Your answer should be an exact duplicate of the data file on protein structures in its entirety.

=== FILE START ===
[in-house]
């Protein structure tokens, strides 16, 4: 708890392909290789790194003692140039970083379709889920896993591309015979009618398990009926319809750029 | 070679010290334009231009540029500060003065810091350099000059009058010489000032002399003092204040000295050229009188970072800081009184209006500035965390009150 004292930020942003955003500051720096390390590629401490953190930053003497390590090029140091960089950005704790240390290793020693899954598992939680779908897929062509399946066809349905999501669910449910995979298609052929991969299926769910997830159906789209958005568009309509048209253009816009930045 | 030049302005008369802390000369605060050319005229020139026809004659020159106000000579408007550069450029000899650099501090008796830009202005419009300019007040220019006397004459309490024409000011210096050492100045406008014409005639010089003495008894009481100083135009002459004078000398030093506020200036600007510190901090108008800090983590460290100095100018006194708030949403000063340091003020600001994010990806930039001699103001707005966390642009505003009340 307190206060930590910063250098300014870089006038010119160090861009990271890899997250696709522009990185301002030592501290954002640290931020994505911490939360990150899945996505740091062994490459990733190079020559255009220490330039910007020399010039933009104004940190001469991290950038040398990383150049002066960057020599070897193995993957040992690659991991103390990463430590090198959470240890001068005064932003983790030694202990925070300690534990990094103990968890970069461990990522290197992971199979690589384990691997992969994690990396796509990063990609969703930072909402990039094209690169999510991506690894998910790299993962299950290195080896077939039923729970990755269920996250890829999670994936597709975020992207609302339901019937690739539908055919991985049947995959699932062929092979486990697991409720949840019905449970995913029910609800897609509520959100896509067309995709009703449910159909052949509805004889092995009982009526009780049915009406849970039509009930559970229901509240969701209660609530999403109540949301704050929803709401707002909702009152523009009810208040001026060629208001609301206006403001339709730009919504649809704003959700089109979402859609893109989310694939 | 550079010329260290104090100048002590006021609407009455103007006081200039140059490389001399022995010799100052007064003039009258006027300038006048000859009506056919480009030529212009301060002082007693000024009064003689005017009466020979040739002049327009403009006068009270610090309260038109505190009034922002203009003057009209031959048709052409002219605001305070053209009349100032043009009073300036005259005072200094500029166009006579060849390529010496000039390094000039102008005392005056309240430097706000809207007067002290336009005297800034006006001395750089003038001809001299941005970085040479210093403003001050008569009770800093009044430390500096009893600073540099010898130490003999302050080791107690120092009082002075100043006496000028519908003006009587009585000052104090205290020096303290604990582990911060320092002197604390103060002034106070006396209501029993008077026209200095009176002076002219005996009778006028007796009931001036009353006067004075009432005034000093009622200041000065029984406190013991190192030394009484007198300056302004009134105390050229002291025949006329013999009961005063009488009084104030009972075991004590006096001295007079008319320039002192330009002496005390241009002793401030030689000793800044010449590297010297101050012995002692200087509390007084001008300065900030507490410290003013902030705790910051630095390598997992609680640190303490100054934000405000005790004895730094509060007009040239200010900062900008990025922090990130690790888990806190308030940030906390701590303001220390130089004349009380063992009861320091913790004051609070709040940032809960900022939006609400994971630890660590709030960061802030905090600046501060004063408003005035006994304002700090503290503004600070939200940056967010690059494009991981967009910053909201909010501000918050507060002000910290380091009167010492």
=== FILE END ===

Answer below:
[in-house]
């Protein structure tokens, strides 16, 4: 708890392909290789790194003692140039970083379709889920896993591309015979009618398990009926319809750029 | 070679010290334009231009540029500060003065810091350099000059009058010489000032002399003092204040000295050229009188970072800081009184209006500035965390009150 004292930020942003955003500051720096390390590629401490953190930053003497390590090029140091960089950005704790240390290793020693899954598992939680779908897929062509399946066809349905999501669910449910995979298609052929991969299926769910997830159906789209958005568009309509048209253009816009930045 | 030049302005008369802390000369605060050319005229020139026809004659020159106000000579408007550069450029000899650099501090008796830009202005419009300019007040220019006397004459309490024409000011210096050492100045406008014409005639010089003495008894009481100083135009002459004078000398030093506020200036600007510190901090108008800090983590460290100095100018006194708030949403000063340091003020600001994010990806930039001699103001707005966390642009505003009340 307190206060930590910063250098300014870089006038010119160090861009990271890899997250696709522009990185301002030592501290954002640290931020994505911490939360990150899945996505740091062994490459990733190079020559255009220490330039910007020399010039933009104004940190001469991290950038040398990383150049002066960057020599070897193995993957040992690659991991103390990463430590090198959470240890001068005064932003983790030694202990925070300690534990990094103990968890970069461990990522290197992971199979690589384990691997992969994690990396796509990063990609969703930072909402990039094209690169999510991506690894998910790299993962299950290195080896077939039923729970990755269920996250890829999670994936597709975020992207609302339901019937690739539908055919991985049947995959699932062929092979486990697991409720949840019905449970995913029910609800897609509520959100896509067309995709009703449910159909052949509805004889092995009982009526009780049915009406849970039509009930559970229901509240969701209660609530999403109540949301704050929803709401707002909702009152523009009810208040001026060629208001609301206006403001339709730009919504649809704003959700089109979402859609893109989310694939 | 550079010329260290104090100048002590006021609407009455103007006081200039140059490389001399022995010799100052007064003039009258006027300038006048000859009506056919480009030529212009301060002082007693000024009064003689005017009466020979040739002049327009403009006068009270610090309260038109505190009034922002203009003057009209031959048709052409002219605001305070053209009349100032043009009073300036005259005072200094500029166009006579060849390529010496000039390094000039102008005392005056309240430097706000809207007067002290336009005297800034006006001395750089003038001809001299941005970085040479210093403003001050008569009770800093009044430390500096009893600073540099010898130490003999302050080791107690120092009082002075100043006496000028519908003006009587009585000052104090205290020096303290604990582990911060320092002197604390103060002034106070006396209501029993008077026209200095009176002076002219005996009778006028007796009931001036009353006067004075009432005034000093009622200041000065029984406190013991190192030394009484007198300056302004009134105390050229002291025949006329013999009961005063009488009084104030009972075991004590006096001295007079008319320039002192330009002496005390241009002793401030030689000793800044010449590297010297101050012995002692200087509390007084001008300065900030507490410290003013902030705790910051630095390598997992609680640190303490100054934000405000005790004895730094509060007009040239200010900062900008990025922090990130690790888990806190308030940030906390701590303001220390130089004349009380063992009861320091913790004051609070709040940032809960900022939006609400994971630890660590709030960061802030905090600046501060004063408003005035006994304002700090503290503004600070939200940056967010690059494009991981967009910053909201909010501000918050507060002000910290380091009167010492």